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Building Coalition – learning from the best

When it comes to building brilliant coalitions that achieve change, the team at Crisis Action are some of the best in campaigning sector at doing just that. And to benefit all of us, they’ve shared the approach and model they use in Creative Coalitions – A Handbook for Change.

I’m passionate about the importance of coalition campaigning, and it’s something I’ve written about before on the blog, but listening to Nick Martlew, author of the guide and UK Director of Crisis Action speak when he came to the Save the Children office a few weeks ago, I was struck that there are some characteristics and approaches that epitomise highly effective coalition builders that we can all learn from.

1. Strive for excellence – coalitions can often fall into a ‘lowest common denominator’ approach, where you start out by considering what are the asks that everyone can agree on, rather than what is needed to deliver change. For Crisis Action that’s the wrong approach, they start by asking what’s the outcome they are looking to achieve and then ask who they need to involve to make that happen. Work to build together a critical mass of individuals or organisations who have a shared view of how a change will happen.

2. Thrive on feedback – you can only improve if you are actively asking others if what you’re doing is or isn’t working. See feedback as a ‘gift’ and actively seek it out from those you’re working with. It might not always be comfortable received but it invaluable about making you more effective. Be generous is sharing it with others.

3. Keep ‘other’ people in the game – if you’re building a coalition that isn’t going to involve everyone that doesn’t mean you have to ignore them or cut them out. Keep others informed of what’s happening, draw on the insight and knowledge they have – you never know when their insight or connections might come in useful later down the line. Share the insight you have.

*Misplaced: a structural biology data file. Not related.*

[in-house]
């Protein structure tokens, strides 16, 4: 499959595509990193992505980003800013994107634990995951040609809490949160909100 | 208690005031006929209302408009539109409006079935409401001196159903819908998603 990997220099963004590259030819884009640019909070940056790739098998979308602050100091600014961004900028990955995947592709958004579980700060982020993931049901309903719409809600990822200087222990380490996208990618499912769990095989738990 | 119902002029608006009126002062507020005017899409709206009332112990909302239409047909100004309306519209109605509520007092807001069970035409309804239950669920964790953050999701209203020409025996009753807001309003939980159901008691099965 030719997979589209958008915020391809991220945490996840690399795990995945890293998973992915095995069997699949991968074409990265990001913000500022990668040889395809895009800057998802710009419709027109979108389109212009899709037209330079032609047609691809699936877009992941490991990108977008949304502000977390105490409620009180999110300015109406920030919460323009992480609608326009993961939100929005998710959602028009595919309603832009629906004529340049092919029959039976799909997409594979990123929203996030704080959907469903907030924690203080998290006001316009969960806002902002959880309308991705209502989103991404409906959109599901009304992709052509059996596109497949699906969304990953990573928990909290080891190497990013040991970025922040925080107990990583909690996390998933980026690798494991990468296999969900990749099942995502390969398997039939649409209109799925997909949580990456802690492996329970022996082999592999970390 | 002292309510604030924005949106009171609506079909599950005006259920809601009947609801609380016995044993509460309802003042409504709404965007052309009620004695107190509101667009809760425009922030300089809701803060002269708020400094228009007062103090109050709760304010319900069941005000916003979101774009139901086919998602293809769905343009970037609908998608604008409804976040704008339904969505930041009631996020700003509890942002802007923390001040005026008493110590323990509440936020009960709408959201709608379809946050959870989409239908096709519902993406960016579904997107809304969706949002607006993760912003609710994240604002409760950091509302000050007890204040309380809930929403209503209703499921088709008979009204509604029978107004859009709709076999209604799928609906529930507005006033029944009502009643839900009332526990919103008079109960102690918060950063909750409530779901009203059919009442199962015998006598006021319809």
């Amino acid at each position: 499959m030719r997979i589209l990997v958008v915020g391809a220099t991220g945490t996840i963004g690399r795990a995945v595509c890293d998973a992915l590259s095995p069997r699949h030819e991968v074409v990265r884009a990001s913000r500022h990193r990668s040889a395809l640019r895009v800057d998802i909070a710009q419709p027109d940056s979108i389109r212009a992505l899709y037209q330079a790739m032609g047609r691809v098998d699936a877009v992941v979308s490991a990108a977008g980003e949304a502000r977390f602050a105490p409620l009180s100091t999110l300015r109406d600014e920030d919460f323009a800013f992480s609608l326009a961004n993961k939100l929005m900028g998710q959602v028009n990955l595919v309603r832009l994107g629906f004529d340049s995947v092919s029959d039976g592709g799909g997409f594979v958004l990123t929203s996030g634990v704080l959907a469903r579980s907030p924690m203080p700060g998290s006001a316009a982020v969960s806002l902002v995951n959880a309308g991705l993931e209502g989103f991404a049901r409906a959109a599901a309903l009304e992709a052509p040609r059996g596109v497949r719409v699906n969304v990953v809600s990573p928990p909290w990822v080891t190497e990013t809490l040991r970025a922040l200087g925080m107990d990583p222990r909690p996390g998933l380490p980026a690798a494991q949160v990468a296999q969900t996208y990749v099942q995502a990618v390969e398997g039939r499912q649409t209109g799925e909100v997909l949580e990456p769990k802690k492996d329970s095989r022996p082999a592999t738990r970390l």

4. Always talent spot – keep asking does the tactic your delivering do enough to solve the problem. If it does bring together the best people that can help to deliver that. Crisis Action always asks who should be on the team – who are the talented individuals that they need to be seeking out to get involved.

5. Exceptional networkers – be active at building out networks beyond your usual suspects. Spend time asking them for their opinions – share your ideas for plans and tactics with them and get them to give you an honest assessment of it the tactic is likely to bring about the change you’re looking to achieve. Ask contacts in your networks for ideas of what they think is likely to make the difference.

6. Be Servant Leaders – deploy ego wisely, remember that the cause or the goal matters more  than an individuals profile. But that doesn’t mean being un-directed, Crisis Action encourages the principle of ‘democracy of ideas but a dictatorship of delivery’ ensuring leaders are effectively and rapidly bringing the best ideas to life, and delivery is kept on track.

7. Risk Takers – not in a cavalier or reckless way but they’re calculated gamblers who’ve asked around for evidence of what is likely to have the biggest impact, asking informed targets directly what would happen if they attempted specific approach, and then make the calculation about if it’s an opportunity that worth pursuing. That means it’s as important to learn from failure when things don’t work out as it is from success.

8. Seek efficiency – working in coalition often with high costs (I’ve written about what economics can teach us about working coalition). Great coalition builders seek to actively lower the transaction costs of getting involved. They look to find efficiencies that help to keep others involved.

9. Compulsive chroniclers – Write down everything that happens that suggests you’re having an impact – don’t just leave it to the evaluations. Crisis Action have an ‘evidence of change‘ database which helps to capture all the seemingly small changes that those involved in the coalition are seeing which often add up to the big impact.

For those that want to learn more about the report here is a useful summary, and Jim Coe (as always) has done a fascinating podcast with Nick.

Comments

1 Comment

Nick Martlew

Very nicely put! Thanks for your support, feedback, and collaboration, Tom.


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